Thirty Years of Influence: A Look Back at Geneva Smitherman's Talkin and Testifyin

By DoBell, Daniel C. | The Journal of Negro Education, Spring 2008 | Go to article overview

Thirty Years of Influence: A Look Back at Geneva Smitherman's Talkin and Testifyin


DoBell, Daniel C., The Journal of Negro Education


Thirty years after its publication, Geneva Smitherman's seminal work, Talkin and Testifyin continues to influence scholars, policymakers and practitioners. This article takes a look at Smitherman's work by first providing an overview of the sociolinguistic theoretical foundations that led to its publication. This is followed by a reception history of Talkin and Testifyin; first in general terms as a scholarly work followed by an examination of Smitherman's impact on a select group of disciplines. Finally, conclusions are presented that demonstrate how this important work has not only bridged scholarly disciplines, but also, extended the understanding of African American English to the world at large.

INTRODUCTION

It seems appropriate that after 30 years of Geneva Smitherman's Talkin and Testijyin that one looks at how this seminal work came to be and how it has subsequently influenced a generation of scholars, practitioners and policymakers. Published in 1977, Talkin and Testijyin has been described as a "wide-ranging" piece "constrained by no single disciplinary framework" (Kernan, 1979, p. 253). As such, it has been used by a variety of practitioners and scholars in several different ways. Practitioners, for example, have referred to Smitherman when articulating a culturally based pedagogy (Banks, 1993; Bennett, 2001; Delain, Pearson & Anderson, 1985; Hillard, 1992; Lee, 1995) while legal scholars have cited Talkin and Testijyin in the analysis of case law (Ainsworth, 1993; Austin, 1989; "Black English," 1980; Spitzer, 1991). Sociologists have used Smitherman's work to describe how Blacks and Whites use different communication styles to create and sustain culture (Baugh, 1983; Croghan, 2000; Decastro-Ambrosetti, 2003; Gates, 1983; Johnson, 1979) and policy analysts have found it useful in bolstering policy arguments aimed at equal rights (Morgan, 1994; Sanders, 1997; Smitherman, 1987; Smitherman & Baugh, 2002; Wright, 1998).

This article provides a brief glimpse into the broad impact of Smitherman's important work over the years and across disciplines. It begins with a focus on the sociolinguistic foundations that provided the theoretical basis for Talkin and Testifyin. This is followed by a discussion of the subsequent development of the discipline as theory and how it became embroiled in public policy debates. Next, a reception history of Smitherman's work is presented in general terms, as a groundbreaking piece of scholarship looking at the recurring themes found in the broad base of literature. From there Talkin and Testijyin is examined more closely by reviewing how it has been used within a select group of disciplines and how Smitherman has helped to shape both theory and practice. Finally, conclusions are presented summarizing how Smitherman has served to further the understanding of African American English as a rich, complex discourse worthy of recognition and understanding.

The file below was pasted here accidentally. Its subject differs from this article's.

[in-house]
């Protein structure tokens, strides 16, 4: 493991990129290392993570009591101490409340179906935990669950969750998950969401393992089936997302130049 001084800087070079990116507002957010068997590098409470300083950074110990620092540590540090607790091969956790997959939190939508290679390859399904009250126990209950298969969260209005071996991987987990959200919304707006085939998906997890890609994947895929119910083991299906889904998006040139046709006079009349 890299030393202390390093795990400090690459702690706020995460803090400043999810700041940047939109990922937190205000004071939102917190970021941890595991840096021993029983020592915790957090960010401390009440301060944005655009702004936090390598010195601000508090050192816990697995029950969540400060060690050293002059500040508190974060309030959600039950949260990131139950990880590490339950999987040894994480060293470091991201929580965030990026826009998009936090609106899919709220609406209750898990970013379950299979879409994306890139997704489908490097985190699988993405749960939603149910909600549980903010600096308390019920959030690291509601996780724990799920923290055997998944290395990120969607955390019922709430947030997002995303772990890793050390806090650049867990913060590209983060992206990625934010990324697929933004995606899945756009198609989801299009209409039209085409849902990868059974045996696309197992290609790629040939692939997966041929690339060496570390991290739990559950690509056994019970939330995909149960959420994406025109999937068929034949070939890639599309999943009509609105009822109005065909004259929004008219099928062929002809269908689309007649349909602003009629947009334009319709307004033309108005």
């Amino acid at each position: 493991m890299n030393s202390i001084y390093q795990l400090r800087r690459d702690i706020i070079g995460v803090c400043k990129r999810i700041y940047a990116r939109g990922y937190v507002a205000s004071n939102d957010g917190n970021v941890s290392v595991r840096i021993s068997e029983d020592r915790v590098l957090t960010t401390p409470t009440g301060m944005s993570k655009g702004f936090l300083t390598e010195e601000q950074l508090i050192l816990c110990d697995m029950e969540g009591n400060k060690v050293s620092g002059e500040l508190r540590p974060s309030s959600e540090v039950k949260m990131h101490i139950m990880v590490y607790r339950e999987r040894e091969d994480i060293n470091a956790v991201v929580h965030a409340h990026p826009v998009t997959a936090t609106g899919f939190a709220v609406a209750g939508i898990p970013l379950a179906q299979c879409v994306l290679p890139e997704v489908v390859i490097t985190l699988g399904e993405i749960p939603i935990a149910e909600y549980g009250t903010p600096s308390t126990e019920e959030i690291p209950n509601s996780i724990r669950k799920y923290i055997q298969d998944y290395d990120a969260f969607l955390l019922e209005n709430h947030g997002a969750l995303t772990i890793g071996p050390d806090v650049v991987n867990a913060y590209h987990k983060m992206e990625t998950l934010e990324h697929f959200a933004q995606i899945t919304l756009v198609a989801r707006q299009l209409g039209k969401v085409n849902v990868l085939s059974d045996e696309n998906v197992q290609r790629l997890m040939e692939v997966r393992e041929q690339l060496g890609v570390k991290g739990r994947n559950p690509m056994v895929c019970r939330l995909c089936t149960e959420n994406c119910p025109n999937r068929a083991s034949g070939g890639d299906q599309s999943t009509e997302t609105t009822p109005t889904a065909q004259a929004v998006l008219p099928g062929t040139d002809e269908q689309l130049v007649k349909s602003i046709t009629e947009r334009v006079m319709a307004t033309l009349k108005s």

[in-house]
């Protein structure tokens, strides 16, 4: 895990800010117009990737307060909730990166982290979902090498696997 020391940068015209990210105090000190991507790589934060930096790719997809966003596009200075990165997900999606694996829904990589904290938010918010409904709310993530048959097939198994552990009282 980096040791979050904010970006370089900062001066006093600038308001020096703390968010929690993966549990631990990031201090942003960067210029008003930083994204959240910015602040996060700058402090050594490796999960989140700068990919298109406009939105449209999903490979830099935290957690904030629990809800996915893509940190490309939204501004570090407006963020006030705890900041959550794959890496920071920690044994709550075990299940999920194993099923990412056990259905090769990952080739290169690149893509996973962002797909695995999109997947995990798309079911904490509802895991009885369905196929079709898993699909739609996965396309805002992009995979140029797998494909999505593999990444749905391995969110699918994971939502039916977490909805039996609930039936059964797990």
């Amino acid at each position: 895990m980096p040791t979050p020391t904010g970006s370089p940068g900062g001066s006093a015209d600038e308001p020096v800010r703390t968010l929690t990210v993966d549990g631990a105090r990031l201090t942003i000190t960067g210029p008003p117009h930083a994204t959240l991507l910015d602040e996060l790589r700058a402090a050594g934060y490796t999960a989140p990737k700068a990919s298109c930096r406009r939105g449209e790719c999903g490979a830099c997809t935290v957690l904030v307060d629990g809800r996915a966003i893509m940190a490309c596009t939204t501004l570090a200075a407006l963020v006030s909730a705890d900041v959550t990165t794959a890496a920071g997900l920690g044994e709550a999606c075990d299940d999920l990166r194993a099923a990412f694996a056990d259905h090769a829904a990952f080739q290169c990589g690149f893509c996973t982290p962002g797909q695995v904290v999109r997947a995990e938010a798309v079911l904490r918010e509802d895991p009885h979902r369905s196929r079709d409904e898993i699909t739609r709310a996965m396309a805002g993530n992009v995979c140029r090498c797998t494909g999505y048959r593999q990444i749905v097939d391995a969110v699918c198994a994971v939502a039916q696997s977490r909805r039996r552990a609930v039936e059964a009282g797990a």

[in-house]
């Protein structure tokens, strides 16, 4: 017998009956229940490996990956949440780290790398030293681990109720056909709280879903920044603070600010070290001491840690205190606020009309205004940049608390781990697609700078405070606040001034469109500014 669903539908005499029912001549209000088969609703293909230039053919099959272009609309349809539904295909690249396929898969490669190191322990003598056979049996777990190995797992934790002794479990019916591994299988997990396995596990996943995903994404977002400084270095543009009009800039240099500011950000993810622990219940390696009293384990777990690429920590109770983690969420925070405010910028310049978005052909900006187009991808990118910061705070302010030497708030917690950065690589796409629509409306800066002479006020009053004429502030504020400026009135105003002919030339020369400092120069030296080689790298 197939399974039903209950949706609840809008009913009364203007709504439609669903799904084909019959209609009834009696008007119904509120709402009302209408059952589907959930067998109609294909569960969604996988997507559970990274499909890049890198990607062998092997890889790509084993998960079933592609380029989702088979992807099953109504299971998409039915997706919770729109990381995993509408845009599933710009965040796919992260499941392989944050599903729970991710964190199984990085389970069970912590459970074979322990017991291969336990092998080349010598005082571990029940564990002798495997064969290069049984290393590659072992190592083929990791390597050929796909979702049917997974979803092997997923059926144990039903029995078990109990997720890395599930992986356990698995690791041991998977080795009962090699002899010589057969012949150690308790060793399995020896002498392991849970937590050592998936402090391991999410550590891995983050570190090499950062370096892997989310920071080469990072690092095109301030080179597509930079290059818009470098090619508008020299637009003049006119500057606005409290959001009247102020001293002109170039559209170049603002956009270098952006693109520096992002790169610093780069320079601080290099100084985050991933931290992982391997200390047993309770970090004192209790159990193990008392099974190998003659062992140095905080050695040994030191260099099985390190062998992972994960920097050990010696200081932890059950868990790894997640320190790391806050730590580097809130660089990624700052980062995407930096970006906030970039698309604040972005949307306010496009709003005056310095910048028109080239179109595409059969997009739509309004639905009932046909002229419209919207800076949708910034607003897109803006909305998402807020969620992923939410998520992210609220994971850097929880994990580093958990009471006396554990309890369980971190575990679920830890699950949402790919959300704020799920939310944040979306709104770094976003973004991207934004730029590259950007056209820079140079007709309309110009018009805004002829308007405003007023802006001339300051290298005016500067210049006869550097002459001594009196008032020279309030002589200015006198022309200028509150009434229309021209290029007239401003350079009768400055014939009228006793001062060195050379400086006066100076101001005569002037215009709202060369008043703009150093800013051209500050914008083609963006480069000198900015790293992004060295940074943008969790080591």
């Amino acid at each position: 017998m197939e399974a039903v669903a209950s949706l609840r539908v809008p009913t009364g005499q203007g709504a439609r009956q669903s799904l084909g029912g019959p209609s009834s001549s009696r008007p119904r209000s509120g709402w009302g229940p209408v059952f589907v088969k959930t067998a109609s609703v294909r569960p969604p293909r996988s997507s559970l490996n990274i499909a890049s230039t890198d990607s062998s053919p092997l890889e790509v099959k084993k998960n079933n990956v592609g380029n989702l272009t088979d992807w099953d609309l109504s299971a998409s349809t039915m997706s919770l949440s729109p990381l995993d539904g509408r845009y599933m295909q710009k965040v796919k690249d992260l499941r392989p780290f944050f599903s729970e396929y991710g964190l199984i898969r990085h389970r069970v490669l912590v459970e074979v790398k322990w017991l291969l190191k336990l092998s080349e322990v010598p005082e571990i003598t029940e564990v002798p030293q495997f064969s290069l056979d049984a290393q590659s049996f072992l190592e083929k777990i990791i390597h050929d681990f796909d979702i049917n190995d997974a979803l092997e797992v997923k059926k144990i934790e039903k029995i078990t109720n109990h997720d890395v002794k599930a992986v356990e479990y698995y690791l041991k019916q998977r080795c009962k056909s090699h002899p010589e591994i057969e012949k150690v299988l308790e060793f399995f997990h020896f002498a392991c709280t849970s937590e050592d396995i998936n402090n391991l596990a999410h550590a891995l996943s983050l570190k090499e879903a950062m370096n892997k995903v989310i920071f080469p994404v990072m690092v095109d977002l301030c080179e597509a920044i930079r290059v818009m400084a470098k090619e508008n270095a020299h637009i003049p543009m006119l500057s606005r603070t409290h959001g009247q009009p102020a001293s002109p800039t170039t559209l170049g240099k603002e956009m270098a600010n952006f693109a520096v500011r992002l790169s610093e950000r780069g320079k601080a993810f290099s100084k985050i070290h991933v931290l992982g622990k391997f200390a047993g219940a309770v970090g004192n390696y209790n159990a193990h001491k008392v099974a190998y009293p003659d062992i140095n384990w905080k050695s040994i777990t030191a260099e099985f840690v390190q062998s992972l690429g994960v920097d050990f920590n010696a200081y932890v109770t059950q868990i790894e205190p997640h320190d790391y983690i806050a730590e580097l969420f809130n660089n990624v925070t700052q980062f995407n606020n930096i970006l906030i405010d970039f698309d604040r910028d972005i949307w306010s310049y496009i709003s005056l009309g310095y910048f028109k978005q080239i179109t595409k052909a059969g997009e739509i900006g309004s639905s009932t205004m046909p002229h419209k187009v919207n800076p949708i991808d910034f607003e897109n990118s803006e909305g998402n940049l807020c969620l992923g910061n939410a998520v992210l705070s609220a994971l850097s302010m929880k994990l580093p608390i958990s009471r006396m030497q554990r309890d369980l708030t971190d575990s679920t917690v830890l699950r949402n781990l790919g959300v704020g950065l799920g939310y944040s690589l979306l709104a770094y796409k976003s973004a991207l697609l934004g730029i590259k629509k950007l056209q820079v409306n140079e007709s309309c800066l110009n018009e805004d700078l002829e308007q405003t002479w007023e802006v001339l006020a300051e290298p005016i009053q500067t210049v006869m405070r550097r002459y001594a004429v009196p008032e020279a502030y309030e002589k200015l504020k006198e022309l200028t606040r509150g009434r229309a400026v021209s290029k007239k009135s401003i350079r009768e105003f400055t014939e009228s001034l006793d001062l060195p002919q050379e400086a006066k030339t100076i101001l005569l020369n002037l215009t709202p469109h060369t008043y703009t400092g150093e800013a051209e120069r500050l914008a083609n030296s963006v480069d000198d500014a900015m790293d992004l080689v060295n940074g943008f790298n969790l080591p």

THE SOCIOLINGUISTIC FOUNDATIONS OF AFRICAN-AMERICAN ENGLISH

Early Foundations

According to Smitherman and Baugh (2002), the first scholarly examination of African American language came in 1884 with J. A. Harrison's study titled, Negro English. It was Harrison's contention that the "African-derived aspects were evidence of intellectual inferiority" (Smitherman & Baugh, 2002, p. 6) brought on by "the absence of books and teaching" (Harrison, 1884, p. 233). This notion of cognitive deficiency continued into the early twentieth century with works from J. Bennett (1908), George Phillip Krapp (1924), and H. L. Mencken (1936). Bennett (1908) described the language of African Americans as "intellectual indolence or laziness, mental and physical" that manifested in "the shortening of words, the elision of syllables, and modification of every difficult enunciation" (pp. 40, 45). Similarly, Mencken (1936) described African American English as "the worst English in the world" (p. 264). It was not until the mid-twentieth century that these notions of cognitive deficiency came into question. …

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